The human (Homo sapiens) is the only extant member of the subtribe Hominina. Together with chimpanzees, gorillas, and orangutans, they are part of the family Hominidae (the great apes, or "hominids"). Terrestrial animals, humans are characterized by their erect posture and bipedal locomotion; high manual dexterity and heavy tool use compared to other animals; open-ended and complex language use compared to other animal communications; larger, more complex brains than other animals; and highly advanced and organized societies.
Early hominins—particularly the australopithecines, whose brains and anatomy are in many ways more similar to ancestral non-human apes—are less often referred to as "human" than hominins of the genus Homo. Several of these hominins used fire, occupied much of Eurasia, and the lineage that gave rise to humans is thought to have diverged in Africa around 500,000 years ago, with the earliest fossil evidence of early humans appearing (also in Africa) around 300,000 years ago. The oldest early human fossils were found in Jebel Irhoud, Morocco dating to about 315,000 years ago. As of 2017, the oldest known skeleton of an anatomically modern human is the Omo-Kibish I, which dates to about 196,000 years ago. It was discovered in southern Ethiopia in 1967. Humans began to exhibit evidence of behavioral modernity at least by about 100,000–70,000 years ago and (according to recent evidence) as far back as around 300,000 years ago, in the Middle Stone Age, with some features of behavioral modernity possibly beginning earlier, and possibly in parallel with evolutionary brain globularization in humans. In several waves of migration, humans ventured out of Africa and populated most of the world.
The spread of the large and increasing population of humans has profoundly affected much of the biosphere and millions of species worldwide. Advantages that explain this evolutionary success include a larger brain with a well-developed neocortex, prefrontal cortex and temporal lobes, which enable advanced abstract reasoning, language, problem solving, sociality, and culture through social learning. Humans use tools more frequently and effectively than any other animal: they are the only extant species to build fires, cook food, clothe themselves, and create and use numerous other technologies and arts.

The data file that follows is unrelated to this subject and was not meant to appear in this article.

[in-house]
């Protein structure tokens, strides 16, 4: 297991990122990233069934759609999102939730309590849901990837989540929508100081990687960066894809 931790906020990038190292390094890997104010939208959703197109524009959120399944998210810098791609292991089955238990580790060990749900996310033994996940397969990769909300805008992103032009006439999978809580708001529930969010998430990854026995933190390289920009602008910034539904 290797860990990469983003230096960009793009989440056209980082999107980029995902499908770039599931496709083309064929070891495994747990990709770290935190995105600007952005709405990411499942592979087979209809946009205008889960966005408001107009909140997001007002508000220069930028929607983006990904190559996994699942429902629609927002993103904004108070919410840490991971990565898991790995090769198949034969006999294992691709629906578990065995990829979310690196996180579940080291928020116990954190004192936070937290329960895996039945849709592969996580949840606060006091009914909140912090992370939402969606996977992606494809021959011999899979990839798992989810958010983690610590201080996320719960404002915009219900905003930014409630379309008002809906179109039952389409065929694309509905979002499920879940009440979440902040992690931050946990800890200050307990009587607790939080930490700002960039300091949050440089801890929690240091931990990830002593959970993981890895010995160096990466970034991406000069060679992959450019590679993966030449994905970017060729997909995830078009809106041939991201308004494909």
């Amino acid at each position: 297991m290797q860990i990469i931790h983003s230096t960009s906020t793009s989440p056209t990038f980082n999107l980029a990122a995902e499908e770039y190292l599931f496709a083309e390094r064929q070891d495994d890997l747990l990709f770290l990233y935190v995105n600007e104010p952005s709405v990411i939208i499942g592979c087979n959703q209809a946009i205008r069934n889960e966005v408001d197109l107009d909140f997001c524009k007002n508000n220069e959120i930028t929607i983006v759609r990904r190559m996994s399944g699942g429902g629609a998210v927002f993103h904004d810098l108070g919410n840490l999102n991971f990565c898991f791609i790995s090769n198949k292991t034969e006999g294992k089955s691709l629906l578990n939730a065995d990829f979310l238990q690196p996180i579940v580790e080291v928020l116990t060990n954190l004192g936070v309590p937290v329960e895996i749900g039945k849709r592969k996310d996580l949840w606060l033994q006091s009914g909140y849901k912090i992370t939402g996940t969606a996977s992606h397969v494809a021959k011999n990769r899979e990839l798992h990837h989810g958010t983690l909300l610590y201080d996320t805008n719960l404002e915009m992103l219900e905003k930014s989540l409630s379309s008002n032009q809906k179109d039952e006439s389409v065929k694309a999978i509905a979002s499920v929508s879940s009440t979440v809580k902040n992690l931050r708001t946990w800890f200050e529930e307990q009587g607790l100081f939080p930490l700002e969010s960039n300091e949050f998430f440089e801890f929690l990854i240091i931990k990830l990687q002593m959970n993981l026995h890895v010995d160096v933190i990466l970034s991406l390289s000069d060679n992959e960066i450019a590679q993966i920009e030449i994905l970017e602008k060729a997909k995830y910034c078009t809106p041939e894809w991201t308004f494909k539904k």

Humans uniquely use such systems of symbolic communication as language and art to express themselves and exchange ideas, and also organize themselves into purposeful groups. Humans create complex social structures composed of many cooperating and competing groups, from families and kinship networks to political states. Social interactions between humans have established an extremely wide variety of values, social norms, and rituals, which together undergird human society. Curiosity and the human desire to understand and influence the environment and to explain and manipulate phenomena (or events) have motivated humanity's development of science, philosophy, mythology, religion, and numerous other fields of knowledge.
Though most of human existence has been sustained by hunting and gathering in band societies, many human societies transitioned to sedentary agriculture approximately 10,000 years ago, domesticating plants and other animals, thus enabling the growth of civilization. These human societies subsequently expanded, establishing various forms of government, religion, and culture around the world, and unifying people within regions to form states and empires. The rapid advancement of scientific and medical understanding in the 19th and 20th centuries permitted the development of fuel-driven technologies and increased lifespans, causing the human population to rise exponentially. The global human population was estimated to be near 7.8 billion in 2019.
This category is for all humans (as well as cloned humans and genetically-altered creatures containing human DNA) within the franchise.
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